If one was told that a type of cell contained about 2% salt, what would happen if you put such cells into a solution of 18% salt?Would the cell be immersed ina hypotonic, isotonic or hypertonic?
If a cell containing 2% salt is placed into an 18% salt solution, intracellular fluid will leave the cell, due to the osmotic pressure differential, and enter the solution. As a result, the cell will shrink and shrivel (and ultimately die). With respect to the cell (which for discussion purposes will be called isotonic), the 18% salt solution is hypertonic.
In humans, the cells, tissues and blood have a concentration of solutes equivalent to 0.9% saline (salt solution). So in the medical world, the term “isotonic” refers to solutions such as IV fluids that have 0.9% salinity. Compared to human cells, the cell in your question would be hypertonic, having 2% salt compared to 0.9%. The solution in your question would also be hypertonic, even more so than the cell.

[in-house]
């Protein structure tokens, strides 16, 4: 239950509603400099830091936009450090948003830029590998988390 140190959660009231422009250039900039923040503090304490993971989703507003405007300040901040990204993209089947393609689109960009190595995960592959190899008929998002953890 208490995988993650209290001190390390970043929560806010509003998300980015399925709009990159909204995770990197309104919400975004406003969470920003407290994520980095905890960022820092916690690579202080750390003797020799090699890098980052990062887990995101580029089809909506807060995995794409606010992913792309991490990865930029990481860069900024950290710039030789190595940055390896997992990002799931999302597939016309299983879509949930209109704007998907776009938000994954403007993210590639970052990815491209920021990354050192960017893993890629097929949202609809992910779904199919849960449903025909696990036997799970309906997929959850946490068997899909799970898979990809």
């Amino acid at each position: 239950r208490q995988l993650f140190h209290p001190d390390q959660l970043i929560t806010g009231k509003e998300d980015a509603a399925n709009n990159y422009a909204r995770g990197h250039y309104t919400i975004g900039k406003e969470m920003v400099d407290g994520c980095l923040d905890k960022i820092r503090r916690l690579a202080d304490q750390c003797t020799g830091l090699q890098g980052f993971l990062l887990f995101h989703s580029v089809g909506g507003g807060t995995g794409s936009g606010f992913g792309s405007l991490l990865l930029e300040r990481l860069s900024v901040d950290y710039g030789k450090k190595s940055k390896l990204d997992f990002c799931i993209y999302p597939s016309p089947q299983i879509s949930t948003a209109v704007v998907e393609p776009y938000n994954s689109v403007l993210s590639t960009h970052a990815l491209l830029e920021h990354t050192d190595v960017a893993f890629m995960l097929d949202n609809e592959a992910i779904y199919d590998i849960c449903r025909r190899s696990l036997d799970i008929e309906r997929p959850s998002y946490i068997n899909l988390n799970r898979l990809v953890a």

In summary, “isotonic” means having the normal, physiologic salt content of the species under consideration. “Hypertonic” means having a higher salt concentration, “hypotonic”, lower.
Cells exposed to hypotonic fluid swell and burst. Cells exposed to hypertonic fluid shrivel and shrink.